Your brand positioning statement sets you apart from similar companies. It’s incredibly important, but it’s also short and concise. For this reason, people can agonize over the exact wording of their statement and feel immense pressure to get it right. In this article, we’ll lay out some brand positioning statement examples so you can figure out how to construct (or reconstruct) your own.
As a graphic design company, we work with brands in every industry, and at every step of the branding process. Some don’t even have logos or websites yet, so we help create them. Others are socially rebranding, and some are well established in what they do. But at every stage, we’ve seen people question their branding and messaging. It’s not easy to nail down, and it’s always adapting.
What is a brand positioning statement (BPS)?
Different marketing experts will give different formulas for brand positioning statements. But let’s start with a basic definition. A BPS is the simplest, most concise way to tell people:
- what you do (products/services)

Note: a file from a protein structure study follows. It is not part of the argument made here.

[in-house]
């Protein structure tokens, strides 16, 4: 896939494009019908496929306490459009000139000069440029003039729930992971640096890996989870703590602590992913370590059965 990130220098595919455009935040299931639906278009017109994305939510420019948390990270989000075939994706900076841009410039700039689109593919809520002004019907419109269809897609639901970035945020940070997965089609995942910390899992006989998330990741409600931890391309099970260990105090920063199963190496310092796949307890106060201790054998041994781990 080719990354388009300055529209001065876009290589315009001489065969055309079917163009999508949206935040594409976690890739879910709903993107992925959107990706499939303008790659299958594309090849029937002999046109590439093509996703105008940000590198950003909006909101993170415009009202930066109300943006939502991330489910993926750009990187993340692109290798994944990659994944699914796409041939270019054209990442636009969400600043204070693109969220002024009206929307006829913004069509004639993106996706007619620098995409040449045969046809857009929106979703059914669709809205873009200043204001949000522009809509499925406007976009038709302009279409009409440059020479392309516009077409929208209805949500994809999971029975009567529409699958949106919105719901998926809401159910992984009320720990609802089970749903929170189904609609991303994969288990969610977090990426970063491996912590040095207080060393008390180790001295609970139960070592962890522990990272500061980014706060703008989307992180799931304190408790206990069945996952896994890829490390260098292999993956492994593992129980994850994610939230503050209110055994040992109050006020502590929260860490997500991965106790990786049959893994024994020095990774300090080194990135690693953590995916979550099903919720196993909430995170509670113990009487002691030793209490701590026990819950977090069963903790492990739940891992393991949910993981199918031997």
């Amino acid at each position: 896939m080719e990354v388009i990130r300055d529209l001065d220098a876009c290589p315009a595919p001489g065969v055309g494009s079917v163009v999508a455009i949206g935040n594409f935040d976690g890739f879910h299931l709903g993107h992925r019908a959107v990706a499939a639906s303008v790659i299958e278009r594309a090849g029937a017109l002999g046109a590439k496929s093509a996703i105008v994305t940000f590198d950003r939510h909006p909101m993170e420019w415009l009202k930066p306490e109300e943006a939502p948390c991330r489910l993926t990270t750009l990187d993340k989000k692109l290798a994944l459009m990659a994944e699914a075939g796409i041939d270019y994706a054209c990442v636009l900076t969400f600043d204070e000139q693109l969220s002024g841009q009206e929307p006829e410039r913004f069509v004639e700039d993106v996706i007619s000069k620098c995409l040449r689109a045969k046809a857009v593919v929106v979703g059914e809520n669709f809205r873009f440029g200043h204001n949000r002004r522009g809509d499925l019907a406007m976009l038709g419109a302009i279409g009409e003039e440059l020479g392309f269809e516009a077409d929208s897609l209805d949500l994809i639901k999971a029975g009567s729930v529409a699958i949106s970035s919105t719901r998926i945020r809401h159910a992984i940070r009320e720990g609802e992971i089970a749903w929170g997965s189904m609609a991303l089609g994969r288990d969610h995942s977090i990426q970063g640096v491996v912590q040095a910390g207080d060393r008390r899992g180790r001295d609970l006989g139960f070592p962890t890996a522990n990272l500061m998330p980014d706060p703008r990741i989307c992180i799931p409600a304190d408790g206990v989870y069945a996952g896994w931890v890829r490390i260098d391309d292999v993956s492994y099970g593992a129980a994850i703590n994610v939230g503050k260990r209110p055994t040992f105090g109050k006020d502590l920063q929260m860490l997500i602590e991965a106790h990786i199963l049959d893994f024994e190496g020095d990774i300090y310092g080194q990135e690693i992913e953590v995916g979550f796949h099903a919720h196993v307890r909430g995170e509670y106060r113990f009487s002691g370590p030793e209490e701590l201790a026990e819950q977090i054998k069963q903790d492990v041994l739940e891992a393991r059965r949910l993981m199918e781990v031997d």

- who you do it for (target audience)
- what sets you apart from competitors (unique value proposition)
It’s the most direct, effective way you can tell someone about your business.
Qlutch recommends the statement be 25-35 words. Similarly, the Storybrand method suggests having a one-liner including: the problem you solve, the solution you offer, and the reward clients get. These are all just different ways to identify your brand position and articulate it.
How do you express your unique value proposition?
Another brand positioning formula is what Bstro calls the Three Word Wonder, which is based on psychological research findings. Humans crave certainty more than anything else, and so your brand positioning needs to be wildly clear. People want to know what you’re about and whether it matches what they want or need. Bstro uses the brand Everlane to demonstrate. Their tagline is: Exceptional quality. Ethical factories. Radical Transparency.
Since this is just a tagline, it’s ok that it doesn’t address what they do or who its for. But it does execute step 3 (above) fantastically, which is: distinguish yourself from your competitors.